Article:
Black-topped red-ware jars hail from the earliest eras of ancient Egyptian civilization, from the very dawn of Egyptian prehistory. By the early Naqada II period, in the fourth millennium BC, the production of black-topped vessels reached its apogee. These jars were fashioned by hand, arranging coils of Nile silt that were then coated with iron oxide (to achieve the red hue) and polished with a smooth stone before being fired. The rim edge was then burnished with carbonized material to bring it to a dark black. These vessels were functional, but would also often accompany the proprietor into his next life by being placed in the tomb. he simple form, tactile surface, and rich colours of these black-topped jars are elements that have guaranteed their enduring appeal, more than five thousand years after they were first created.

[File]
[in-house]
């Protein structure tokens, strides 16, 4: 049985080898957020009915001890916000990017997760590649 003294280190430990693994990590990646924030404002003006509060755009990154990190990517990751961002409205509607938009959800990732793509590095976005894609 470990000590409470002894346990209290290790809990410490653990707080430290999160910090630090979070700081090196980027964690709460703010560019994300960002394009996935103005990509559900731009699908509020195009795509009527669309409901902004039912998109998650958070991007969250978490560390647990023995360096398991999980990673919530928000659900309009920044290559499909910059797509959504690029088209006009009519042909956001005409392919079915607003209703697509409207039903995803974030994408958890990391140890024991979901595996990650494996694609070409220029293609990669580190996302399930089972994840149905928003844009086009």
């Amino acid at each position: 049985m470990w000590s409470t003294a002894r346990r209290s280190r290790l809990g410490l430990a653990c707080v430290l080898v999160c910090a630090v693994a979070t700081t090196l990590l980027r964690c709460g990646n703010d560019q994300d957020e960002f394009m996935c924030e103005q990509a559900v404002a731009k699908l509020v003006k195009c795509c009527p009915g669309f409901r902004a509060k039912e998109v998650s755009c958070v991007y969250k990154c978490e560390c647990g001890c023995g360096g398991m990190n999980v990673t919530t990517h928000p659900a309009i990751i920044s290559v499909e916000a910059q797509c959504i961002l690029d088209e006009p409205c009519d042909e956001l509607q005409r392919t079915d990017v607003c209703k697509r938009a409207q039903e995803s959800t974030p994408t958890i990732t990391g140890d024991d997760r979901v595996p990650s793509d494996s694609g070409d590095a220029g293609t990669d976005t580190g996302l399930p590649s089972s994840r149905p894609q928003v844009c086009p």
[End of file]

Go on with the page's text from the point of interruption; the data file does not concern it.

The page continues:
Caroline Ransom Williams (1872-1952), Toledo, acquired in Luxor in 1926.
Gifted to The Toledo Museum of Art, 1927, accession no. 1927.148.
Toledo Museum of Art, 1927-2017.